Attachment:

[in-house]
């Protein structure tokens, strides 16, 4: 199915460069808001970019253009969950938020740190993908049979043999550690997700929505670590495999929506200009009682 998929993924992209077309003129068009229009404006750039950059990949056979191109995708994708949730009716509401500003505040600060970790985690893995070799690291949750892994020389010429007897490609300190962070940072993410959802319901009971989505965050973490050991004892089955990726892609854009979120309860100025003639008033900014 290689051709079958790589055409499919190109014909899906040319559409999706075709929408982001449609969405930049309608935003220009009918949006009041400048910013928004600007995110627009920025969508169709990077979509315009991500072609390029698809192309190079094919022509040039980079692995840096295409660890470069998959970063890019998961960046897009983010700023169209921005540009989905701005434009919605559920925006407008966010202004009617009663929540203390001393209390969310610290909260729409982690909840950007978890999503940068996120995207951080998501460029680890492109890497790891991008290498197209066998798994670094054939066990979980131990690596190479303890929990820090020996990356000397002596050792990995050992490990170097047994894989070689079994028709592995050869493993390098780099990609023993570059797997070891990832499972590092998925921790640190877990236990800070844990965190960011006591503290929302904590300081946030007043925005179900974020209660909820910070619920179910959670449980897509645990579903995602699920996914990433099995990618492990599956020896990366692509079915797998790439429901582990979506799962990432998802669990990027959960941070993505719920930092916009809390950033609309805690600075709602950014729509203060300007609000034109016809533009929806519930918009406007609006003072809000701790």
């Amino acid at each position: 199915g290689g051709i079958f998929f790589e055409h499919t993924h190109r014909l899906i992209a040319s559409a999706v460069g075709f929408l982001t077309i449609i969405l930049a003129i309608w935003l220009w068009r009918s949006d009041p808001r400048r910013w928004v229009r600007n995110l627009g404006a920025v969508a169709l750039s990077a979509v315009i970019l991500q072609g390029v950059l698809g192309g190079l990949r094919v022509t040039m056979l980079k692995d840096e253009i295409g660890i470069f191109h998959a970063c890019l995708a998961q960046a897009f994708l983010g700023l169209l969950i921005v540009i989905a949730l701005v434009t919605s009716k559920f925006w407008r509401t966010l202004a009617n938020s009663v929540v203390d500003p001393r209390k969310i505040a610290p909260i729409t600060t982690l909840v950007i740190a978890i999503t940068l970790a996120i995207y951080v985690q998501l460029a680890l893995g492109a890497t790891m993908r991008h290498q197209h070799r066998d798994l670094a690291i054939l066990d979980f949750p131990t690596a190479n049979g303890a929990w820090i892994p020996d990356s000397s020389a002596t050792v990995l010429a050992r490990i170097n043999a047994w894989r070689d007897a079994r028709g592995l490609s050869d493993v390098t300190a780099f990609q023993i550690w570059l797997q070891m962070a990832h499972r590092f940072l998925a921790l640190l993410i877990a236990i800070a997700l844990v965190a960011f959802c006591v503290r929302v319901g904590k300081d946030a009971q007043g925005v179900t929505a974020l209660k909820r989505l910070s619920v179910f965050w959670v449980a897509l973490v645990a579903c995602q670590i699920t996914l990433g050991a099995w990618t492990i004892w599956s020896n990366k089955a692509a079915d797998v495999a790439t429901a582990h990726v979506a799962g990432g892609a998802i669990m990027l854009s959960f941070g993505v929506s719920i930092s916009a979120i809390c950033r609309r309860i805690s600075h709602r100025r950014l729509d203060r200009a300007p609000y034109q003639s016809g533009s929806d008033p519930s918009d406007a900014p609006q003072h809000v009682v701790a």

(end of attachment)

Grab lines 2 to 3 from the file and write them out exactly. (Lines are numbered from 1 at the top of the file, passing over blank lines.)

């Protein structure tokens, strides 16, 4: 199915460069808001970019253009969950938020740190993908049979043999550690997700929505670590495999929506200009009682 998929993924992209077309003129068009229009404006750039950059990949056979191109995708994708949730009716509401500003505040600060970790985690893995070799690291949750892994020389010429007897490609300190962070940072993410959802319901009971989505965050973490050991004892089955990726892609854009979120309860100025003639008033900014 290689051709079958790589055409499919190109014909899906040319559409999706075709929408982001449609969405930049309608935003220009009918949006009041400048910013928004600007995110627009920025969508169709990077979509315009991500072609390029698809192309190079094919022509040039980079692995840096295409660890470069998959970063890019998961960046897009983010700023169209921005540009989905701005434009919605559920925006407008966010202004009617009663929540203390001393209390969310610290909260729409982690909840950007978890999503940068996120995207951080998501460029680890492109890497790891991008290498197209066998798994670094054939066990979980131990690596190479303890929990820090020996990356000397002596050792990995050992490990170097047994894989070689079994028709592995050869493993390098780099990609023993570059797997070891990832499972590092998925921790640190877990236990800070844990965190960011006591503290929302904590300081946030007043925005179900974020209660909820910070619920179910959670449980897509645990579903995602699920996914990433099995990618492990599956020896990366692509079915797998790439429901582990979506799962990432998802669990990027959960941070993505719920930092916009809390950033609309805690600075709602950014729509203060300007609000034109016809533009929806519930918009406007609006003072809000701790």
């Amino acid at each position: 199915g290689g051709i079958f998929f790589e055409h499919t993924h190109r014909l899906i992209a040319s559409a999706v460069g075709f929408l982001t077309i449609i969405l930049a003129i309608w935003l220009w068009r009918s949006d009041p808001r400048r910013w928004v229009r600007n995110l627009g404006a920025v969508a169709l750039s990077a979509v315009i970019l991500q072609g390029v950059l698809g192309g190079l990949r094919v022509t040039m056979l980079k692995d840096e253009i295409g660890i470069f191109h998959a970063c890019l995708a998961q960046a897009f994708l983010g700023l169209l969950i921005v540009i989905a949730l701005v434009t919605s009716k559920f925006w407008r509401t966010l202004a009617n938020s009663v929540v203390d500003p001393r209390k969310i505040a610290p909260i729409t600060t982690l909840v950007i740190a978890i999503t940068l970790a996120i995207y951080v985690q998501l460029a680890l893995g492109a890497t790891m993908r991008h290498q197209h070799r066998d798994l670094a690291i054939l066990d979980f949750p131990t690596a190479n049979g303890a929990w820090i892994p020996d990356s000397s020389a002596t050792v990995l010429a050992r490990i170097n043999a047994w894989r070689d007897a079994r028709g592995l490609s050869d493993v390098t300190a780099f990609q023993i550690w570059l797997q070891m962070a990832h499972r590092f940072l998925a921790l640190l993410i877990a236990i800070a997700l844990v965190a960011f959802c006591v503290r929302v319901g904590k300081d946030a009971q007043g925005v179900t929505a974020l209660k909820r989505l910070s619920v179910f965050w959670v449980a897509l973490v645990a579903c995602q670590i699920t996914l990433g050991a099995w990618t492990i004892w599956s020896n990366k089955a692509a079915d797998v495999a790439t429901a582990h990726v979506a799962g990432g892609a998802i669990m990027l854009s959960f941070g993505v929506s719920i930092s916009a979120i809390c950033r609309r309860i805690s600075h709602r100025r950014l729509d203060r200009a300007p609000y034109q003639s016809g533009s929806d008033p519930s918009d406007a900014p609006q003072h809000v009682v701790a």